The biomedical optics world today is thriving, with leadership in industry, biomedical market share, dynamic academic and government laboratories, and an actively supportive professional society in SPIE. Part of the key to bringing a voice to this field is that SPIE supports the single largest international conference on this topic, and publishes leading journals that help shape the peer-reviewed advancement of the field. The magnitude of the growth seen in biomedical optics over the last 20 years would have been unimaginable when SPIE started this journal back in 1996. So today, as the field continues to grow and differentiate, publications such as the Journal of Biomedical Optics must continue to define their role in this expanding roadmap. Historically, the role was very clear, in that the journal was the singular home for scholarly publishing in biomedical optics, and the flagship journal for the SPIE biomedical optics community of researchers. Those who attend SPIE BiOS, and consider SPIE their professional society, choose to publish their biomedical optics work in this journal because it is part of their community.
A defining difference between publishers is how they interact with the scientific community. For example, journals are often singularly encoded by their impact factor, but to focus on this singular metric ignores the role of the scientific community in charting research directions of the field. Publishing well-developed work with recognized peers has a deeper impact that pushes the field in productive directions and is reinforced through direct communication at affiliated conferences. In science, there has always been a drive to publish in the highest impact journal feasible, based upon the work in the manuscript, and this is one of the keys to collegial competition and striving for excellence in research. However, it is critical to observe that the highest impact journals rarely contribute to a specialized scientific field beyond a handful of hand-picked articles. Instead, it is the specialty or topic-based journals that carry the load of scientific developments, as is the case in biomedical optics with this journal. The scientists who choose to publish their work with SPIE benefit from a large international readership, which is wholly within their peers, and their papers are directly available to SPIE members through journal email alerts and subscriptions.
Additionally, leading scientists in the field are invited to be on the editorial boards of specialty journals, and it is their shepherding of manuscripts through the peer-review process that maintains the quality and impartiality needed for the scientific publishing system to work. There are journals that select papers based on their own view of impact, without the vetting of a peer scientist-editor, a process that is inherent to scholarly publishing. These journals often don’t represent the scientific community via a society, which people join with the intention of shaping the field together. Also, in the biomedical optics field, many journals are run by smaller societies, but few have the advantage of synergy with such an important conference and community as SPIE BiOS. The synergy between a journal, a society, and a conference cannot be underestimated in defining the voice and direction of a field, which has impact in far-reaching areas such as national funding and human translation. These features form the backbone of our scientific community provided by SPIE BiOS and the SPIE Journal of Biomedical Optics.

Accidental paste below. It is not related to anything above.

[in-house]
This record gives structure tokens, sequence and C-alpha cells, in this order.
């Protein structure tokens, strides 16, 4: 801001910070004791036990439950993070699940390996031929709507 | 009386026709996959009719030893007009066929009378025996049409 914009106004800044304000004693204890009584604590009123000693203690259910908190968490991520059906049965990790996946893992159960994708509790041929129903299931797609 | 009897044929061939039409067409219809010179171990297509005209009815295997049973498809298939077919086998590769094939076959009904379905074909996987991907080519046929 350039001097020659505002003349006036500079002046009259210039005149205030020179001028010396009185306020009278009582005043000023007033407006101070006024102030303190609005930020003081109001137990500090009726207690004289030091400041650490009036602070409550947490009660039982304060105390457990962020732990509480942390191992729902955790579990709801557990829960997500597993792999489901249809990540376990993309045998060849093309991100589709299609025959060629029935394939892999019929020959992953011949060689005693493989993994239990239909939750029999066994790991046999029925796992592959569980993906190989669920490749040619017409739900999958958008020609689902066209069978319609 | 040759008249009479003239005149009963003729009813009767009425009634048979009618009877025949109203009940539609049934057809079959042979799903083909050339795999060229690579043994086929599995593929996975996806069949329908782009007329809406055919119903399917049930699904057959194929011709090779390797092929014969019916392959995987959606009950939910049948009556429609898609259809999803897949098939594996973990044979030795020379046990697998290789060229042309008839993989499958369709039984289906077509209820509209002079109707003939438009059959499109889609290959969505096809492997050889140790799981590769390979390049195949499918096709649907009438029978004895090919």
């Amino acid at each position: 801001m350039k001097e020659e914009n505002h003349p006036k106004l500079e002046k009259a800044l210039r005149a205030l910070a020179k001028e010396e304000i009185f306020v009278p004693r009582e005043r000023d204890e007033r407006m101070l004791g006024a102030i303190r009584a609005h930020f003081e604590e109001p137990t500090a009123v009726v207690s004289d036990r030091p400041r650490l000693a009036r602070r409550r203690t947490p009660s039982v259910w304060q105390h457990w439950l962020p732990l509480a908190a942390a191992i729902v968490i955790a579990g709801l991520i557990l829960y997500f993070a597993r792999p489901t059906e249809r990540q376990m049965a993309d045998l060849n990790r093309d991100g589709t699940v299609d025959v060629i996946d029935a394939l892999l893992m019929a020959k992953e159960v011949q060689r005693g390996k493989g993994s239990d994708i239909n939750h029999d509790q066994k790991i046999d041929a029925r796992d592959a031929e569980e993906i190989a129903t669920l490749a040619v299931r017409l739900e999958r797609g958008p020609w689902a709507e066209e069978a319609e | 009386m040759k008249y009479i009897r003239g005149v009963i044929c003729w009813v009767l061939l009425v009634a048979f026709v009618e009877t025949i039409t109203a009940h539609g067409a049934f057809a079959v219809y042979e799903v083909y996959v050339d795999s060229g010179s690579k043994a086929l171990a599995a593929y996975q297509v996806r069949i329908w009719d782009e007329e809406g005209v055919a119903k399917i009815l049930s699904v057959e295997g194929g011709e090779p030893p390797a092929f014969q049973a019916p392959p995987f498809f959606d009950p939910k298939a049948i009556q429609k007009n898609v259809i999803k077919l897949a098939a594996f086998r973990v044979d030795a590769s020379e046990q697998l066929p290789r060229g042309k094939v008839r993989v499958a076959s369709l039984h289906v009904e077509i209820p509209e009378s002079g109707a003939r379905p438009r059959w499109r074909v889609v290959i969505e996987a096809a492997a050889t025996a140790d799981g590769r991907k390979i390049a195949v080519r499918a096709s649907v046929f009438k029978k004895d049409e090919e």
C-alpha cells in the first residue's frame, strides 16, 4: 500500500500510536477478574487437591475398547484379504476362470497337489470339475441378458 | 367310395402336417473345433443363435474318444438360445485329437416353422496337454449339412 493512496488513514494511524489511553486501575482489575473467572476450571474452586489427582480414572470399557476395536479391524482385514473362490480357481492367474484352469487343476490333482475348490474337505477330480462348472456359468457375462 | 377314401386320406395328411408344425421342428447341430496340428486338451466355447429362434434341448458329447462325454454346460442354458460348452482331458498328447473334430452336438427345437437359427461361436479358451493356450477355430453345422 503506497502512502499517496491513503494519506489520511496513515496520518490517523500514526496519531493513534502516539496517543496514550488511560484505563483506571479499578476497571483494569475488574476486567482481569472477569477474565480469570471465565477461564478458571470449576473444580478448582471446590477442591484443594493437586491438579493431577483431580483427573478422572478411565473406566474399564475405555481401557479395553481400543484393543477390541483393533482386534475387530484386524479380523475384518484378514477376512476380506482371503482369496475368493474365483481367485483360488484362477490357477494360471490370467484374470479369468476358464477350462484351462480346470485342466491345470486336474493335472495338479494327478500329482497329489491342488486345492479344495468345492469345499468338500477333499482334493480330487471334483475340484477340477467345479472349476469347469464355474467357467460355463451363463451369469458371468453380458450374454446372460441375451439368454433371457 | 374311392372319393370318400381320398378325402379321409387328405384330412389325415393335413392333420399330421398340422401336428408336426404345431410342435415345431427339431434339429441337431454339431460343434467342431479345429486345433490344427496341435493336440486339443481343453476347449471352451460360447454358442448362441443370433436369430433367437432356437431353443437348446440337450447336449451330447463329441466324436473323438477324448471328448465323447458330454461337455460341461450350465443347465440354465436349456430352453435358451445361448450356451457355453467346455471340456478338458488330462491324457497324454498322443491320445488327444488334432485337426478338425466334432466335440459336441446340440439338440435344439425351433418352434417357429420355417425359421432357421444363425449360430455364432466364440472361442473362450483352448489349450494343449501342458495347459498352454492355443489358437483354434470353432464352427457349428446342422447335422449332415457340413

Another aspect that defines a journal and the impact of the papers is the way in which we interact with the authors as colleagues or leaders of a collective field of study. Today we live in a world where search engines largely define what published reports we read, and people rarely pick up a physical journal to browse and read anymore. This transition has been very useful given the vast ocean of publications and activity; however, there are still singular moments in this electronic barrage where we can recognize the origin of a collective body of work. We can appreciate the clarity when we receive a collection of papers that is from our community of fellow researchers. It is at these times, when a table of contents email arrives, and the names are recognizable as people who have presented at SPIE BiOS and who have chosen to publish in a journal that represents a cohesive field. The Journal of Biomedical Optics offers their table of contents alerts as a way to keep up with recently published articles and as a community outreach, as do most journals.
What JBO does for the community goes well beyond this, because it is connected with events and programming at the BIOS conference, as part of the society-driven approach to ensuring that new students meet each other and meet experienced scientists. Additionally, new and old scientists can meet editorial board members and discuss advances and manuscripts at the BIOS conference. It is this community that makes the difference for a journal that is published by, and read by, the same group of scientists. I believe that all biomedical optics researchers and translational scientists can find their home in this SPIE journal.
In taking a long-term view of where the field of biomedical optics has been and where it is going, it apparent that SPIE and its conferences and journals are the largest center of mass of our field. SPIE helped define and amplify this field of development, and BiOS and the Journal of Biomedical Optics continue to partner in being a conduit. I encourage all researchers to think about who they view as their scientific peers, and to work with SPIE over time to define this community. I have been deeply honored to be asked to be the editor-in-chief of the journal and look forward to working with the people in this field to shape the future scope and directions.